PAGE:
Greek and American scientists to continue successful joint deep-sea exploration project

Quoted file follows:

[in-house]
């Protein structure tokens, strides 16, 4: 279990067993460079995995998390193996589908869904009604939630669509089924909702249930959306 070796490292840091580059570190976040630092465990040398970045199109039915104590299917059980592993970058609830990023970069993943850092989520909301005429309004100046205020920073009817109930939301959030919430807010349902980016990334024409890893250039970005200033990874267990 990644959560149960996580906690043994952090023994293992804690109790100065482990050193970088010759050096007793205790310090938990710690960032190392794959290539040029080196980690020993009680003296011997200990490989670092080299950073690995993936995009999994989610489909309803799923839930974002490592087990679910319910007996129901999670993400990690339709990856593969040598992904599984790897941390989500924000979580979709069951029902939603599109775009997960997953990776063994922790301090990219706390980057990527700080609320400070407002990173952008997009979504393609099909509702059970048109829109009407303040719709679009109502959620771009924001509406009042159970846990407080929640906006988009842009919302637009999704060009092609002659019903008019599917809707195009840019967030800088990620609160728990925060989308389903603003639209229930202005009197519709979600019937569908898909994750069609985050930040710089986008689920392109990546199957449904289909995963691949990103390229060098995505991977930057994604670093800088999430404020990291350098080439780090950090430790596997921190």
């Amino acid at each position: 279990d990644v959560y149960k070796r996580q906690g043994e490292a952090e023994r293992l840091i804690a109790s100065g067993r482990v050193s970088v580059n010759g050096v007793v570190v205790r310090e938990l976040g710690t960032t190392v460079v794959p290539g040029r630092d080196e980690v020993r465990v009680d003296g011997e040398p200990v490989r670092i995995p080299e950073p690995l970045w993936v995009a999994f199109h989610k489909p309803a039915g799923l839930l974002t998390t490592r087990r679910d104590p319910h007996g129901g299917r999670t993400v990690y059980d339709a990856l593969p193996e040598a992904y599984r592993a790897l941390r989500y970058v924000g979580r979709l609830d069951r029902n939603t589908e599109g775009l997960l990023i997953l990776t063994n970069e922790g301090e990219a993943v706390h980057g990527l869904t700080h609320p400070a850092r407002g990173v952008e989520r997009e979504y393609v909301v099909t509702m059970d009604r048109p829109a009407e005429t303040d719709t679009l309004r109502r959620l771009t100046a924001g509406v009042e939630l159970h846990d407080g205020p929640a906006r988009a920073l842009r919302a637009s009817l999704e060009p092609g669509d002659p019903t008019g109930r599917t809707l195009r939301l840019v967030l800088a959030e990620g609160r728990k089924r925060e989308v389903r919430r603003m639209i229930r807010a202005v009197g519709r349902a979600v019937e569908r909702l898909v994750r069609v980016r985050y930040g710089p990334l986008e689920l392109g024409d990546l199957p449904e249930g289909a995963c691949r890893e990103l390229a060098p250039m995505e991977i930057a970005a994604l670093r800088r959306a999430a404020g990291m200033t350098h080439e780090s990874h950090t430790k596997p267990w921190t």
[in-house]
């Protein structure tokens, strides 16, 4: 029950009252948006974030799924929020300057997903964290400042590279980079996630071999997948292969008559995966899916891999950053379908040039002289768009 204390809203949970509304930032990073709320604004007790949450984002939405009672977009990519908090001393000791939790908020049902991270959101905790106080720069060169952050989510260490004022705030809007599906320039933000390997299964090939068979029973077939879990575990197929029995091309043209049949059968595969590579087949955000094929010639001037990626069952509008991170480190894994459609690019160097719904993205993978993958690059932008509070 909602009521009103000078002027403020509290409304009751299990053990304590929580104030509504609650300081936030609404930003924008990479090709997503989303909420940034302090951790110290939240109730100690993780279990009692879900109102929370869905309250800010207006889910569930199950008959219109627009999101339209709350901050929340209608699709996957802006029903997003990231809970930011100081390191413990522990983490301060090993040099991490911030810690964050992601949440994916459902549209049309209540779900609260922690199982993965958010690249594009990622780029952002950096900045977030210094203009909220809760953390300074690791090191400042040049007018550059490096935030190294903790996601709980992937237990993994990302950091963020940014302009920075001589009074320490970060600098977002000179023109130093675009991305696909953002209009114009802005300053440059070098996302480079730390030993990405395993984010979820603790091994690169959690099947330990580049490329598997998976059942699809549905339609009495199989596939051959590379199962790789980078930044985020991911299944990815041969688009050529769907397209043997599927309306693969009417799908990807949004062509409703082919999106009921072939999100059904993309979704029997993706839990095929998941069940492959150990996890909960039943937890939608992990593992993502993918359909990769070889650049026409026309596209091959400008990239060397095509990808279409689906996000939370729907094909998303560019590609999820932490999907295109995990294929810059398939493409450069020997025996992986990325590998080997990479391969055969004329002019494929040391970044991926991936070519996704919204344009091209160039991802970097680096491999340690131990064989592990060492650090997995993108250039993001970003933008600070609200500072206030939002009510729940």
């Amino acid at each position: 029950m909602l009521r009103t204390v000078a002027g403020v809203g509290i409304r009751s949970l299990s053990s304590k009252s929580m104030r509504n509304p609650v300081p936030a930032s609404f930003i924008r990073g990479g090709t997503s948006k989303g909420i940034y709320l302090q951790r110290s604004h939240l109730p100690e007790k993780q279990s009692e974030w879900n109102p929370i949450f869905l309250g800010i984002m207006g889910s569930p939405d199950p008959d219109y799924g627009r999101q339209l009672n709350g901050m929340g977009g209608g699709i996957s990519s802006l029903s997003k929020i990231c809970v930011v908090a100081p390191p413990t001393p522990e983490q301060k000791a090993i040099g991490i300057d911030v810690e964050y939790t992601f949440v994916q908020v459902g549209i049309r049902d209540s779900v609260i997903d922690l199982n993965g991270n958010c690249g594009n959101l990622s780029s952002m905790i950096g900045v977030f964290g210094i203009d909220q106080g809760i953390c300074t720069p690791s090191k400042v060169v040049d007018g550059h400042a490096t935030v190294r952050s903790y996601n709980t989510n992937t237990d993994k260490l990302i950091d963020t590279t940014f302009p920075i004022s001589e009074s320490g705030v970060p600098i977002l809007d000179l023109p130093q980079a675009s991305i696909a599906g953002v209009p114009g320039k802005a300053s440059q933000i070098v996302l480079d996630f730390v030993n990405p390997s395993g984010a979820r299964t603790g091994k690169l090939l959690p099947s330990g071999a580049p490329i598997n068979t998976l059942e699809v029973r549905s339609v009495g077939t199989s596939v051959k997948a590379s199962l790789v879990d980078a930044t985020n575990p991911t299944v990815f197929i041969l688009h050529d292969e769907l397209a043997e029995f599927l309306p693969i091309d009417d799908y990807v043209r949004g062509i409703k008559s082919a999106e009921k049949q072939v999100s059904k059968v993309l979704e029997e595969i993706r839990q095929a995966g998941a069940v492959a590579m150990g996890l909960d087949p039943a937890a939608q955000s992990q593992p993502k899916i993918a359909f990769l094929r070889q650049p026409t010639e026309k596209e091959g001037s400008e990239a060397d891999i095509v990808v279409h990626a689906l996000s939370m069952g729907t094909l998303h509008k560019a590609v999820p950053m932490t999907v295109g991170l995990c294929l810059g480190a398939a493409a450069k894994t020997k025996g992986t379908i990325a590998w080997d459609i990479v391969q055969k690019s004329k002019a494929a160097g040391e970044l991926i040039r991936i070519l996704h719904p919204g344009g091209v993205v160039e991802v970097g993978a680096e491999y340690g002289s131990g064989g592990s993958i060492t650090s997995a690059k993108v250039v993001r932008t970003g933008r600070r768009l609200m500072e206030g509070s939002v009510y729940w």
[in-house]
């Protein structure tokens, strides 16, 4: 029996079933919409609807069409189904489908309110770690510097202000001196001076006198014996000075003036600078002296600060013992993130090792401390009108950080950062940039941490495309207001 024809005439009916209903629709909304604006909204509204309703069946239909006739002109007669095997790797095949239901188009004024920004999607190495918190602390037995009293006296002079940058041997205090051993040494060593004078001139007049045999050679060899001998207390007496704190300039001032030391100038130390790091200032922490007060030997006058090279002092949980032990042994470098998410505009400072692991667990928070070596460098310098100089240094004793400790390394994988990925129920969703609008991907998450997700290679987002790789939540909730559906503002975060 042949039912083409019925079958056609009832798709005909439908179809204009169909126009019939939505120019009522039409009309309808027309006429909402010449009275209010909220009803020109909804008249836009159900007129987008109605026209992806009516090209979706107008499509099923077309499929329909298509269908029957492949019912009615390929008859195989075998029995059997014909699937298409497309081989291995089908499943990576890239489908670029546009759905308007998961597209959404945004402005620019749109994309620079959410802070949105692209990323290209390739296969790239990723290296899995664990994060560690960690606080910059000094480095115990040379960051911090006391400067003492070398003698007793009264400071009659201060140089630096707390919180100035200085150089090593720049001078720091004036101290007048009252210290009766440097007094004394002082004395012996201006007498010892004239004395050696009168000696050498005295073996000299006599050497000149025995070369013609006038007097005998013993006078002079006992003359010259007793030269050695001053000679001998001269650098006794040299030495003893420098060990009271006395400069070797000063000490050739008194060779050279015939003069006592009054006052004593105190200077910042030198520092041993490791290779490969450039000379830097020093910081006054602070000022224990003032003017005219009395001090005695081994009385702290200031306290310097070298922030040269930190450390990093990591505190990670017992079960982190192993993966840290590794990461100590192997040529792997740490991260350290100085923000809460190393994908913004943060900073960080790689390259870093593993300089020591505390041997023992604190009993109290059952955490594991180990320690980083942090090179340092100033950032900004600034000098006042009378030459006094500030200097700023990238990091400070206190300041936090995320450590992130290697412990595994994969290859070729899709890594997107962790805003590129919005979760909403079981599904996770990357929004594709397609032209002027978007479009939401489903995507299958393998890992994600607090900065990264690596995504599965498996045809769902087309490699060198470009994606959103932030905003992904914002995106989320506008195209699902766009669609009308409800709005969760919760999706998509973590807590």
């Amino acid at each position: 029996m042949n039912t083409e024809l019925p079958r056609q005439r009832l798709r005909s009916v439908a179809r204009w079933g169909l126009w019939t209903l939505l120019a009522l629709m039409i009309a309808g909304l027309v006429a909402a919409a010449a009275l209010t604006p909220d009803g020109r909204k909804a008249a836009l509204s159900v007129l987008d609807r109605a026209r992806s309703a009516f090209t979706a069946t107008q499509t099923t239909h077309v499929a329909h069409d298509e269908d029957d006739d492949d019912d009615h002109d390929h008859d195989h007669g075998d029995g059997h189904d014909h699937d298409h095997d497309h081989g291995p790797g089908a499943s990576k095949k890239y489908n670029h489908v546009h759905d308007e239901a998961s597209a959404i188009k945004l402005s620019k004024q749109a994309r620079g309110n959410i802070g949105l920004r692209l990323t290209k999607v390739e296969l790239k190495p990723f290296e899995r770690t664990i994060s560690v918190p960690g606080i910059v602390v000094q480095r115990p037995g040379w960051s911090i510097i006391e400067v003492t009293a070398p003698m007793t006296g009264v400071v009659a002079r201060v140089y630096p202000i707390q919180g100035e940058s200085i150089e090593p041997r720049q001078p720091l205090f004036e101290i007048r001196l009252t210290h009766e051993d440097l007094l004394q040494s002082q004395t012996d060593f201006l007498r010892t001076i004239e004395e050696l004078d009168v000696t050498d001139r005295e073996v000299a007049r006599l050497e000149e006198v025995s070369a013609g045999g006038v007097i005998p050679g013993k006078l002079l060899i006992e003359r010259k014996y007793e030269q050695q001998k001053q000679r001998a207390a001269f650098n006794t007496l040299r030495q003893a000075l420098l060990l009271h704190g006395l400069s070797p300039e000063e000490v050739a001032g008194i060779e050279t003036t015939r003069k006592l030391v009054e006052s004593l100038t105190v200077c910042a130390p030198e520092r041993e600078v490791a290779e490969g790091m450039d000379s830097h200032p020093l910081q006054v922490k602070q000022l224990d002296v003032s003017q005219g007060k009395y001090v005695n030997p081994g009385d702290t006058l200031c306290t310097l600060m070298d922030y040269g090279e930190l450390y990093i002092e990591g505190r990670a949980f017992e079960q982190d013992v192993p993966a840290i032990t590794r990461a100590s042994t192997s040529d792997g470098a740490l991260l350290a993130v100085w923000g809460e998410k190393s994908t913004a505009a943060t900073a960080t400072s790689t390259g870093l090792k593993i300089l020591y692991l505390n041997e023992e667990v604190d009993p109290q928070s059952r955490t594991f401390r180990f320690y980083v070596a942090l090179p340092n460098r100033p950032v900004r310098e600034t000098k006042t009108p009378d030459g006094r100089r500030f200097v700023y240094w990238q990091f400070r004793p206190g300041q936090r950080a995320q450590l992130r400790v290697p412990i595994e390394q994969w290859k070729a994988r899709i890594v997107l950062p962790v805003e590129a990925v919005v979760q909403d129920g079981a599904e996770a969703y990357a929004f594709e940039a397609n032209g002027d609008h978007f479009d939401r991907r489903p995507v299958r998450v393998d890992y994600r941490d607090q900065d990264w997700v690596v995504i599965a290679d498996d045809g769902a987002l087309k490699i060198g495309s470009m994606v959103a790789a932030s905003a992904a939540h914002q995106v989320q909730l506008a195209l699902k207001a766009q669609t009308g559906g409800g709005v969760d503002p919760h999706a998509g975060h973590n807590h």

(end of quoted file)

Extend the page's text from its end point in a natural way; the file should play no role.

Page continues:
The United States and Greece will continue their successful deep-sea exploration program in the summer of 2006. The project, part of a long-term partnership between Greek and American scientists and engineers, explores the deep-sea basins of Greece to locate, map and interpret ancient shipwrecks and geological and chemical features in three areas. American Ambassador to Athens Charles Ries is holding a dinner on Tuesday in honor of the team as well as to present the results of the partnership’s 2005 project. The program is jointly supported by the Greek Culture Ministry, the Ephorate of Underwater Activities, the Hellenic Center for Marine Research (HCMR), the Woods Hole Oceanographic Institution (WHOI) and the Massachusetts Institute of Technology (MIT). The precision surveys are carried out by the SeaBED (Autonomous Underwater Vehicle, or AUV) developed by WHOI. The next mission, in summer 2006, will investigate a Byzantine-era shipwreck (c. 10th century AD) 110 meters below the surface, a Classical/Hellenistic wreck (c. fourth century BC) at a depth of 500 meters, an active submarine volcano and unexplored sea floor. The Greek and American partners each contribute equipment, funding and skilled personnel. Their goal is to find answers to fundamental questions about the sea and human interaction with it.